Forward | 6-foot-4 | sophomore
Previous ranking: 8

Brink has started the NCAA tournament with her typical productivity, stringing together a pair of double-doubles in Stanford’s wins over Montana State and Kansas while also averaging 3.5 assists and 3.0 blocks per game. But what’s perhaps the most encouraging sign is that the often foul-prone forward has recorded just one foul in 46 minutes of action across the first two rounds — which bodes well for the Cardinal if she can keep it up. — Philippou

Center | 6-foot-5 | senior
Previous ranking: 13

The Wolfpack didn’t really need her against Kansas State. In fact, they did their best work — a 28-9 run in the first half — with Cunane on the bench in foul trouble. Nonetheless, she remains the centerpiece of the team and the most crucial piece to a national championship run. — Creme

Forward | 6-foot-3 | sophomore
Previous ranking: 12

Luckily for Reese, with the likes of Miller and Owusu thriving, there’s less pressure on her to carry the Terps. Nonetheless, the forward has continued to be the hallmark of consistency for surging Maryland. She’s a force on the boards with 18 rebounds across her first two tournament games, and Florida Gulf Coast had trouble containing her in the paint Sunday, which she capitalized on to score 11 of her 21 points from the free throw line. — Philippou

Guard | 5-foot-7 | sophomore
Previous ranking: 18

Van Lith earned her way onto the pre-NCAA tournament list because of her standout play toward the end of the regular season, and she has carried that over to help the Cardinals make the Sweet 16. The guard registered a pair of 20-plus-point performances versus Albany and Gonzaga — both team highs — on 50% shooting from 3, the sort of offensive productivity Louisville will need if it wants to make its first Final Four since 2018. — Philippou

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0:23

Rori Harmon floats in the and-1 for Texas

Guard | 5-foot-6 | freshman
Previous ranking: 23

Harmon, the Big 12 tournament MVP, continues to be the head of the Longhorns’ defense, which held NCAA tournament foes Fairfield and Utah to 52 and 56 points. She also totaled 21 points and 19 assists in those two games. — Voepel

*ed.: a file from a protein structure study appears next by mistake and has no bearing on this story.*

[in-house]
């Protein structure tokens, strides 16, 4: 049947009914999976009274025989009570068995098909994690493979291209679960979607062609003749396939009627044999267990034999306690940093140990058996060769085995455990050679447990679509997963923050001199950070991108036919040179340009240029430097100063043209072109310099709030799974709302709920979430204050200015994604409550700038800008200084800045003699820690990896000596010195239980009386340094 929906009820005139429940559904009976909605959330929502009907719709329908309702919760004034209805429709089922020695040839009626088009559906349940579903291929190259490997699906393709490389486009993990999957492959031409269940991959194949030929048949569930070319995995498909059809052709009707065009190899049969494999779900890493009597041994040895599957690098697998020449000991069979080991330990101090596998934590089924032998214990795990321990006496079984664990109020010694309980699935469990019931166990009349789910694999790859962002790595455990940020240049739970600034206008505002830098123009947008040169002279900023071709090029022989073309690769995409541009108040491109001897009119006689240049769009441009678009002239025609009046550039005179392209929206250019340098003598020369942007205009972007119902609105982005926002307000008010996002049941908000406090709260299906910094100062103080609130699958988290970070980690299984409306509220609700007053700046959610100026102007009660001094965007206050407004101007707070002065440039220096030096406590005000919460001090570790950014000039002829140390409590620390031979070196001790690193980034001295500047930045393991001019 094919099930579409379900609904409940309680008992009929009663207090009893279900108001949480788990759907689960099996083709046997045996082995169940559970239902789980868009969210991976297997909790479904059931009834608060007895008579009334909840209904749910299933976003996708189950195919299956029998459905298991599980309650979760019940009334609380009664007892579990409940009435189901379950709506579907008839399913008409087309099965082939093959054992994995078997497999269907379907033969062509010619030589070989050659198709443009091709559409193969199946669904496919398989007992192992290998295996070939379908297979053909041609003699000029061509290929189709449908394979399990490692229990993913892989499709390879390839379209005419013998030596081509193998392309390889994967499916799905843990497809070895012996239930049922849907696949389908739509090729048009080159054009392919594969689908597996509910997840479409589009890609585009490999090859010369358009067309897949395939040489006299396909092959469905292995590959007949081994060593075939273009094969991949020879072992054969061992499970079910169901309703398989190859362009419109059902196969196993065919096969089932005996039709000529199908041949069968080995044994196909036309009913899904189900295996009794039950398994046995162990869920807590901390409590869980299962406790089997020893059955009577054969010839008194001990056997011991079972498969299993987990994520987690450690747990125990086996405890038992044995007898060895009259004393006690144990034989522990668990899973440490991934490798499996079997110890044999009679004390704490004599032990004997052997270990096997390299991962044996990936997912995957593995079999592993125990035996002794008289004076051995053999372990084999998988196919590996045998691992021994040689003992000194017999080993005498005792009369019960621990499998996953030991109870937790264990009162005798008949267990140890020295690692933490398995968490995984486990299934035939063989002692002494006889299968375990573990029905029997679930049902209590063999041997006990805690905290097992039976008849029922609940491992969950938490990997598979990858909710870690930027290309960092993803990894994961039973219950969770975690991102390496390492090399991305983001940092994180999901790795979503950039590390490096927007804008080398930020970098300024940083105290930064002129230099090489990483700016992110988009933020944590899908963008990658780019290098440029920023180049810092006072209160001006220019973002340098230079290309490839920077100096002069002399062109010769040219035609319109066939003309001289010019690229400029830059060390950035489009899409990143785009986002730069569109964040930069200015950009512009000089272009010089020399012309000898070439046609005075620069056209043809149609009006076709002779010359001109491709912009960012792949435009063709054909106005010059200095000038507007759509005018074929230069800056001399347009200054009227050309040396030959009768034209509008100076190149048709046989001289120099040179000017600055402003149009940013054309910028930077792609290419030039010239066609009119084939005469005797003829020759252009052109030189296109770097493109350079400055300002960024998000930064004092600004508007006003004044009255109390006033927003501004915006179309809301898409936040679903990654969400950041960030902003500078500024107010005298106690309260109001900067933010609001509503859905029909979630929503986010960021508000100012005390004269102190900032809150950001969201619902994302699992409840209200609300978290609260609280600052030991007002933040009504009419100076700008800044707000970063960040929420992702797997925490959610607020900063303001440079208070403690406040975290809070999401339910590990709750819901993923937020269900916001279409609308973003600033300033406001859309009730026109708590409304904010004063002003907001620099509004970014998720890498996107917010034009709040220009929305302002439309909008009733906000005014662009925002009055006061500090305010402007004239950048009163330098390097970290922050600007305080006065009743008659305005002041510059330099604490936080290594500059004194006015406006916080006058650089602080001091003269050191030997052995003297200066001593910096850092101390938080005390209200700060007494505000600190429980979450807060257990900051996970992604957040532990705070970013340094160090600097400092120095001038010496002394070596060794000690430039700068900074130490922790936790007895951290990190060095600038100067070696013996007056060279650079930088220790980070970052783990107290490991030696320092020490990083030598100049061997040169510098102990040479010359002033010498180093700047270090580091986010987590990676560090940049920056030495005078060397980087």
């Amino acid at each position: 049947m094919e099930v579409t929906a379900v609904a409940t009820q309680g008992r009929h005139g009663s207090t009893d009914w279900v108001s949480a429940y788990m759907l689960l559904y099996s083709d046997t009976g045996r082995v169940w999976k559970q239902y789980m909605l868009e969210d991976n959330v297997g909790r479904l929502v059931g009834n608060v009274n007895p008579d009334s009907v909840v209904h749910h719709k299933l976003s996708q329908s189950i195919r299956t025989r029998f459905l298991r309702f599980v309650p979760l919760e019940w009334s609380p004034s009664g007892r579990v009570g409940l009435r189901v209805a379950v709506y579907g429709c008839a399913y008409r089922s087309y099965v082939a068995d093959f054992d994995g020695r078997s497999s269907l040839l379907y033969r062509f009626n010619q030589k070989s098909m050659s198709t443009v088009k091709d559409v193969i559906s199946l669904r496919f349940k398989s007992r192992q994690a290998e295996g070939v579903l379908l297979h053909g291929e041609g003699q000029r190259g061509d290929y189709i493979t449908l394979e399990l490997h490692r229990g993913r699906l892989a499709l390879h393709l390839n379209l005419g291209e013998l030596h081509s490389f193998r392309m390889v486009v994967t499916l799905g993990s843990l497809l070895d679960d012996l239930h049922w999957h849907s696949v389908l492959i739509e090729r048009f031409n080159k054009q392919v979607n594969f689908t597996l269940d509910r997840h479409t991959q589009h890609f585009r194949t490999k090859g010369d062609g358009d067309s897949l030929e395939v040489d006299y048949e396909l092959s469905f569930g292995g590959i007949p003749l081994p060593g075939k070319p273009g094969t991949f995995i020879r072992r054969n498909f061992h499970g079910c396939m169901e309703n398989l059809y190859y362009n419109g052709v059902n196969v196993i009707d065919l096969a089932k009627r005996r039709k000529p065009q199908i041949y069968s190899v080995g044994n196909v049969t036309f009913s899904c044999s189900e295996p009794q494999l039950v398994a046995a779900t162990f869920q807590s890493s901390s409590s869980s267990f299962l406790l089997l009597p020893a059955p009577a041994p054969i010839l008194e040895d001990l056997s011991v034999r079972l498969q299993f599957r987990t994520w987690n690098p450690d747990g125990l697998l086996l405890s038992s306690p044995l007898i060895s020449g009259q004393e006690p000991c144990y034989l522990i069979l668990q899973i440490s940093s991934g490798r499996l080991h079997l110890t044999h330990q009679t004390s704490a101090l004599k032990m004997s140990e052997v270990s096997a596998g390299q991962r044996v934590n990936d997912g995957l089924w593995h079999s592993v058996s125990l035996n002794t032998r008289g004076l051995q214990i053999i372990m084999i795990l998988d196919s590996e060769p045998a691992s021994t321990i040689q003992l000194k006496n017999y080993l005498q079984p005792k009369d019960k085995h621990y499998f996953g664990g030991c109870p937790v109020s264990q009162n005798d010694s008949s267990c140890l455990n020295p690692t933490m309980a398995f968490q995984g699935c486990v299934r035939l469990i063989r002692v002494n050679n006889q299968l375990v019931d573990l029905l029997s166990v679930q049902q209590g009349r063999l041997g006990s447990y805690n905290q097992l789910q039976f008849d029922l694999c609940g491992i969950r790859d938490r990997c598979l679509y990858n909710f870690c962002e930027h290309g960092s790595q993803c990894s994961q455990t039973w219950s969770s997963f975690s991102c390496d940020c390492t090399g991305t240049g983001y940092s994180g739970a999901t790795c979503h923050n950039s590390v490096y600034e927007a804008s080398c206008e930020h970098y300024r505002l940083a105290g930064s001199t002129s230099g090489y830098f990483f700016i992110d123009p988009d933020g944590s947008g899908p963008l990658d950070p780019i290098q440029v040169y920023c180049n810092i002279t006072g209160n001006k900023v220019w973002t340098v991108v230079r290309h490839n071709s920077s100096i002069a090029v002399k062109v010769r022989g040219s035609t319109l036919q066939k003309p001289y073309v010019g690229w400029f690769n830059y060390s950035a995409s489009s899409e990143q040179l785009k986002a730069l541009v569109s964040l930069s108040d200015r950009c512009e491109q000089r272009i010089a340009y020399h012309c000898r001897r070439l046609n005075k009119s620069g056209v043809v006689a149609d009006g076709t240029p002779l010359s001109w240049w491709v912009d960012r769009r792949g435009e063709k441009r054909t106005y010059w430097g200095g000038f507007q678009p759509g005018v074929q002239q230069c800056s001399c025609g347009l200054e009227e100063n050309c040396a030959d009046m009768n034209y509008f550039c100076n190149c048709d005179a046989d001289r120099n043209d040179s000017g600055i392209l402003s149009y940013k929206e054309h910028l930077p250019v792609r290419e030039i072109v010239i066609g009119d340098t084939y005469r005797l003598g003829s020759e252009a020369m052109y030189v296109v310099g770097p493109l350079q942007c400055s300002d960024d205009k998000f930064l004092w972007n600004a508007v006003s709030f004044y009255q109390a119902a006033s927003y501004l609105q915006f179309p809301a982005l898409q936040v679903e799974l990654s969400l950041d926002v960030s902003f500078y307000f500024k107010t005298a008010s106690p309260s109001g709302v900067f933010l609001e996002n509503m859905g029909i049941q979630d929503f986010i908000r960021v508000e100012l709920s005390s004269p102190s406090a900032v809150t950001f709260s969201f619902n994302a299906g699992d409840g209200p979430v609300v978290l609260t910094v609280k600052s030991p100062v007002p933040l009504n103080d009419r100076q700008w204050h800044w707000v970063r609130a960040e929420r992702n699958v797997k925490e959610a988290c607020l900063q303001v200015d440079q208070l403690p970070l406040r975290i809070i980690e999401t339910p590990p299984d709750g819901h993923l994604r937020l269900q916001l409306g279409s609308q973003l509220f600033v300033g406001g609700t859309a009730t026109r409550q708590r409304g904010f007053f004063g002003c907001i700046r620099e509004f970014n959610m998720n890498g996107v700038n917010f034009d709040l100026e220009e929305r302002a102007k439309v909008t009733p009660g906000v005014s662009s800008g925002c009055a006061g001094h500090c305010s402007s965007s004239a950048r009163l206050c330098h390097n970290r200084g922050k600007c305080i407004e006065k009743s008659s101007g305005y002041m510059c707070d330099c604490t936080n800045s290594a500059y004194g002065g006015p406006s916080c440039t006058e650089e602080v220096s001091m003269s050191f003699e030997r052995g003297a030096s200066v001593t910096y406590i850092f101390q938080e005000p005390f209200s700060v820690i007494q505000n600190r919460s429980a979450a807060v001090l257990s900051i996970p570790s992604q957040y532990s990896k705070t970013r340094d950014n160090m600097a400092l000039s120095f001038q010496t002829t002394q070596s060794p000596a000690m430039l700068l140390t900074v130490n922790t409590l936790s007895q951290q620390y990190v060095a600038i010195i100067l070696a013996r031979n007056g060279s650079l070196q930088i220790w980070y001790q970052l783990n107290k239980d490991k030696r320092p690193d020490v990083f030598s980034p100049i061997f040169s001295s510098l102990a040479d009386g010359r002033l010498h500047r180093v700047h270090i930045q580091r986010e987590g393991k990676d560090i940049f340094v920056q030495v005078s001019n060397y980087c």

11. Lexie Hull, Stanford Cardinal

Guard | 6-foot-1 | senior
Previous ranking: NR

Tara VanDerveer declared that at halftime of Stanford’s round-of-32 game against Kansas, with the Jayhawks within two, she wasn’t sure the Cardinal would make it to Spokane. Lexie Hull wasn’t about to let that happen. The guard rattled off 25 second-half points (for a career-high 36 overall, including 6-for-11 shooting from 3) to propel the Cardinal to their 14th consecutive Sweet 16 and remind the nation that Stanford is more than Jones and Brink. In the process, the Spokane native ensured that she and twin Lacie Hull will get to play in front of a home crowd in the regional. — Philippou

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2:24

Lexie Hull can’t be stopped as she puts together a 36-point night to help Stanford eliminate Kansas.

Guard | 5-foot-11 | sophomore
Previous ranking: 10

Still not scoring at her typical rate before the injury, Bueckers’ minutes do keep climbing, reaching 32 against UCF on Monday. She also committed just two turnovers against the Knights’ physical defense — the stingiest in the country. — Creme

Guard | 6-foot-0 | junior
Previous ranking: NR

Like teammate Miller, Owusu has started to play some of her most consistent basketball at the best time for the Terps after dealing with earlier season injury, illness and inconsistency. The guard has recorded 22 points per game on an efficient 18 of 28 shooting, to go along with an average of 3.5 assists, in the NCAA tournament. She (along with her teammates on this list) is a big reason Maryland has recorded 191 points through its first two tournaments games, the second-best total through the first two rounds in program history. — Philippou

Guard | 6-foot-0 | senior
Previous ranking: 19

No shot defines Berger’s career better than the spinning layup she hit as the winner against Princeton in the second round. She took on an entire defense and won the battle, getting her veteran Hoosier team to a second consecutive Sweet 16. — Creme

Forward | 6-foot-1 | senior
Previous ranking: 16

Her versatility is a key to Louisville’s success. Engstler’s shooting was off (3-of-13) in Sunday’s win over Gonzaga, but she still had a double-double (12 points, 11 rebounds), plus five steals and two blocks. — Creme